Your documentation for the adjudication process is vital in determining the outcome. It may be in your best interest to have a construction law lawyer in Franklin, TN, help you compile the appropriate paperwork. It may make the difference between winning or losing the adjudication.


Since the adjudicator is a third-party, his or her payment is not covered under the contract for the project. Instead, both parties are responsible for paying the adjudicator. The amount can be set by the adjudicator but should be related to the amount of work that he or she did. There have been cases where the adjudicator has asked for an amount that both parties disagreed with. In this case, you can submit an inquiry with the court to determine how much the adjudicator should be paid. 

This is an easier and more cost-effective way of handling disputes since the fees for the adjudicator are often less than the cost of lawsuits. Contractors and subcontractors can often agree on what to pay the adjudicator and split the costs. If they can’t, the court system can help with adjudicator-related questions.

Why Choose Adjudication

There are several key benefits to using adjudication over other forms of legal action. Perhaps the most prominent benefit is that adjudication does not cause delays in a project. This is because it has a strict time limit that must be followed. The process can be completed quickly and with minimal effort by both parties. Filing a lawsuit is expensive and takes a lot of time to complete, which can affect the overall timeline for the project.

Adjudication also does not carry the weight that a lawsuit does. Lawsuits usually sever the relationship between contractors and subcontractors when the project is finished. Adjudication is a less severe way of solving unresolvable disputes without hurting business relationships.

Another reason why adjudication is preferable to a lawsuit is that it is more affordable. Lawsuits are time-consuming and expensive, whereas adjudication does not have to be expensive and only requires input from either party when creating their argument. Since the argument is submitted as a written document, both parties can resume work in other areas while waiting for the adjudication to be settled. Many companies hire a construction law firm in Franklin, TN, to represent them in the adjudication process. This can make a lot of the work simpler and easier to handle, while still getting positive outcomes.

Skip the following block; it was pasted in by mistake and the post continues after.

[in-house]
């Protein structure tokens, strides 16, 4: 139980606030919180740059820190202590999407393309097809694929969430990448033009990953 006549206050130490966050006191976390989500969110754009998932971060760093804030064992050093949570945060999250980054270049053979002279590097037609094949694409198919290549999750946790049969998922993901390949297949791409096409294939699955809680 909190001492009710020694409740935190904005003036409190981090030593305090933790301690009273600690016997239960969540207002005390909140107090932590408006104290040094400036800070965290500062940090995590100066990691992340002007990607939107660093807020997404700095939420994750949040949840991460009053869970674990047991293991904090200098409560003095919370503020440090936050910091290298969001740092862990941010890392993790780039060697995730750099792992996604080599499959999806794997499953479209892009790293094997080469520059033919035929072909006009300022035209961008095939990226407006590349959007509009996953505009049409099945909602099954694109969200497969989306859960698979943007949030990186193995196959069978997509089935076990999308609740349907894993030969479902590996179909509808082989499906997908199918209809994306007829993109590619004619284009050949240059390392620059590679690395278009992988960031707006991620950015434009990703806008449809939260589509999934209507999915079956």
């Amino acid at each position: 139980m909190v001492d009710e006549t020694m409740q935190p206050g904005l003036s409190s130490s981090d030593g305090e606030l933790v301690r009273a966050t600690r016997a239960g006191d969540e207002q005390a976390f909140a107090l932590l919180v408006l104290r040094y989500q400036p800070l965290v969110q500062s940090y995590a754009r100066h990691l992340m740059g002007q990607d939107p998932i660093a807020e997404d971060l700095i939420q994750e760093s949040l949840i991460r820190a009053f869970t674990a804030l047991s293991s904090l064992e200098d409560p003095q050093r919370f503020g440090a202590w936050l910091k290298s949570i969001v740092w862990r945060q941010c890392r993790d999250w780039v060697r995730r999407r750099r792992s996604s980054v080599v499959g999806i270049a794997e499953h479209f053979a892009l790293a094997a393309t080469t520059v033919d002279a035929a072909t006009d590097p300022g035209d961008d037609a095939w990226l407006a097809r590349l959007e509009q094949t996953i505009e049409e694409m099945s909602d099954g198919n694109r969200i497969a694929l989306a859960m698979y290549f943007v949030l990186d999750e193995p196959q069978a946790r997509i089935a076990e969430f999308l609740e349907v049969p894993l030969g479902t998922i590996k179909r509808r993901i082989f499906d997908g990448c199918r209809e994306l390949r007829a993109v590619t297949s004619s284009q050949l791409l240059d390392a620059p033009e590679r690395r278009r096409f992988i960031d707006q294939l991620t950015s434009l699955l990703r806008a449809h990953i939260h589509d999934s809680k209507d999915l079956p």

While adjudication can be an easier way of handling disputes than a lawsuit, the process can be a bit difficult to manage on your own. Assistance from a legal representative can go a long way in helping you manage in adjudication. If you have any questions about adjudication, contact a construction lawyer in Clarksville, TN, from Cotney Attorneys & Consultants.

If you would like to speak with one of our construction dispute lawyers in Clarksville, TN, please contact us today.

Disclaimer: The information contained in this article is for general educational information only. This information does not constitute legal advice, is not intended to constitute legal advice, nor should it be relied upon as legal advice for your specific factual pattern or situation.